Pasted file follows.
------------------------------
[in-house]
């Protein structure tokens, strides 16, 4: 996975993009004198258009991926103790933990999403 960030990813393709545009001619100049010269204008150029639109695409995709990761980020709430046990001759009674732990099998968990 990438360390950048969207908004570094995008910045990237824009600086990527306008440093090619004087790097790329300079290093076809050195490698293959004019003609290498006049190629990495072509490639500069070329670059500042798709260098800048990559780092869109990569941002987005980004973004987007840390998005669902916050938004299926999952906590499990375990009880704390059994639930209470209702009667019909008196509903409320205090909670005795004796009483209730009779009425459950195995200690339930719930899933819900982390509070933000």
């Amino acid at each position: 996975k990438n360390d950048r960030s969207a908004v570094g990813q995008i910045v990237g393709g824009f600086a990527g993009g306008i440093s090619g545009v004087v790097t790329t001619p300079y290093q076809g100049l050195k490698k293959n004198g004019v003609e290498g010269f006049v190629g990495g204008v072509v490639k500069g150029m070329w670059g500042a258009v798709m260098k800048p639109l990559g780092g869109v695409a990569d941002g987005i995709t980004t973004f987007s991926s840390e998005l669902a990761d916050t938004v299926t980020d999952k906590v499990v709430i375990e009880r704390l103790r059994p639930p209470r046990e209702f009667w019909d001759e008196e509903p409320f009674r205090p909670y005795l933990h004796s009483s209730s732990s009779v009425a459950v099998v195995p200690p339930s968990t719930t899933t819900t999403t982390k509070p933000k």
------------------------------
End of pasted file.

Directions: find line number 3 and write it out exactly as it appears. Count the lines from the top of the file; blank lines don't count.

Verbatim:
């Amino acid at each position: 996975k990438n360390d950048r960030s969207a908004v570094g990813q995008i910045v990237g393709g824009f600086a990527g993009g306008i440093s090619g545009v004087v790097t790329t001619p300079y290093q076809g100049l050195k490698k293959n004198g004019v003609e290498g010269f006049v190629g990495g204008v072509v490639k500069g150029m070329w670059g500042a258009v798709m260098k800048p639109l990559g780092g869109v695409a990569d941002g987005i995709t980004t973004f987007s991926s840390e998005l669902a990761d916050t938004v299926t980020d999952k906590v499990v709430i375990e009880r704390l103790r059994p639930p209470r046990e209702f009667w019909d001759e008196e509903p409320f009674r205090p909670y005795l933990h004796s009483s209730s732990s009779v009425a459950v099998v195995p200690p339930s968990t719930t899933t819900t999403t982390k509070p933000k």